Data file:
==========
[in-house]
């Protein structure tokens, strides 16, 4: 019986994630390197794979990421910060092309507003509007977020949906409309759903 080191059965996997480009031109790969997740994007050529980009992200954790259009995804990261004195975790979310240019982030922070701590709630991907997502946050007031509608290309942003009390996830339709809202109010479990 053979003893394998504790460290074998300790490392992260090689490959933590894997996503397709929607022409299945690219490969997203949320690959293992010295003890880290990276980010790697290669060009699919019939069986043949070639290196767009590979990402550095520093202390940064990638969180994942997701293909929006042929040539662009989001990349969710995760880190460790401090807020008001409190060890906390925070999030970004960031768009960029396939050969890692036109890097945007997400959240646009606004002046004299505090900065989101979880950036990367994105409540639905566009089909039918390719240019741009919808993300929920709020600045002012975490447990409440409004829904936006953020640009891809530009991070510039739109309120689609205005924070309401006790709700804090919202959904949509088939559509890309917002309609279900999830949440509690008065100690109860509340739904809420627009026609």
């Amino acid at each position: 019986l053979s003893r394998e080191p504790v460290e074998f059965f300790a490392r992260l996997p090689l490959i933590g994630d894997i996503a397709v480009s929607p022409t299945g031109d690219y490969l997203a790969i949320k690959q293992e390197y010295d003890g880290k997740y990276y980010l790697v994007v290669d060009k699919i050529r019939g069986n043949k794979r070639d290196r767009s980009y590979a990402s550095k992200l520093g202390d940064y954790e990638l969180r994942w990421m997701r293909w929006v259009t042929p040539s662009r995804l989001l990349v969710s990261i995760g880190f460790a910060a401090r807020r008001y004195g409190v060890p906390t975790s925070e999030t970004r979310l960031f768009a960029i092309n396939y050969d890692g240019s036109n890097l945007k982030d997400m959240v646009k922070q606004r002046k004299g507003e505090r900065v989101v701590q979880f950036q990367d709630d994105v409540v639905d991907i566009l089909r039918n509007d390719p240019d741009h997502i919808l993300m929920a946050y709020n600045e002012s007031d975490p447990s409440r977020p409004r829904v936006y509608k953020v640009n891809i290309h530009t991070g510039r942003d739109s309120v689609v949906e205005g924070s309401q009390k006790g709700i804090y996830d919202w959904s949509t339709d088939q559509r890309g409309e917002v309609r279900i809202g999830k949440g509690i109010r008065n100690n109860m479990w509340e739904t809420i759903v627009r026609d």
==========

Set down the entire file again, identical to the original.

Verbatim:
[in-house]
């Protein structure tokens, strides 16, 4: 019986994630390197794979990421910060092309507003509007977020949906409309759903 080191059965996997480009031109790969997740994007050529980009992200954790259009995804990261004195975790979310240019982030922070701590709630991907997502946050007031509608290309942003009390996830339709809202109010479990 053979003893394998504790460290074998300790490392992260090689490959933590894997996503397709929607022409299945690219490969997203949320690959293992010295003890880290990276980010790697290669060009699919019939069986043949070639290196767009590979990402550095520093202390940064990638969180994942997701293909929006042929040539662009989001990349969710995760880190460790401090807020008001409190060890906390925070999030970004960031768009960029396939050969890692036109890097945007997400959240646009606004002046004299505090900065989101979880950036990367994105409540639905566009089909039918390719240019741009919808993300929920709020600045002012975490447990409440409004829904936006953020640009891809530009991070510039739109309120689609205005924070309401006790709700804090919202959904949509088939559509890309917002309609279900999830949440509690008065100690109860509340739904809420627009026609």
């Amino acid at each position: 019986l053979s003893r394998e080191p504790v460290e074998f059965f300790a490392r992260l996997p090689l490959i933590g994630d894997i996503a397709v480009s929607p022409t299945g031109d690219y490969l997203a790969i949320k690959q293992e390197y010295d003890g880290k997740y990276y980010l790697v994007v290669d060009k699919i050529r019939g069986n043949k794979r070639d290196r767009s980009y590979a990402s550095k992200l520093g202390d940064y954790e990638l969180r994942w990421m997701r293909w929006v259009t042929p040539s662009r995804l989001l990349v969710s990261i995760g880190f460790a910060a401090r807020r008001y004195g409190v060890p906390t975790s925070e999030t970004r979310l960031f768009a960029i092309n396939y050969d890692g240019s036109n890097l945007k982030d997400m959240v646009k922070q606004r002046k004299g507003e505090r900065v989101v701590q979880f950036q990367d709630d994105v409540v639905d991907i566009l089909r039918n509007d390719p240019d741009h997502i919808l993300m929920a946050y709020n600045e002012s007031d975490p447990s409440r977020p409004r829904v936006y509608k953020v640009n891809i290309h530009t991070g510039r942003d739109s309120v689609v949906e205005g924070s309401q009390k006790g709700i804090y996830d919202w959904s949509t339709d088939q559509r890309g409309e917002v309609r279900i809202g999830k949440g509690i109010r008065n100690n109860m479990w509340e739904t809420i759903v627009r026609d």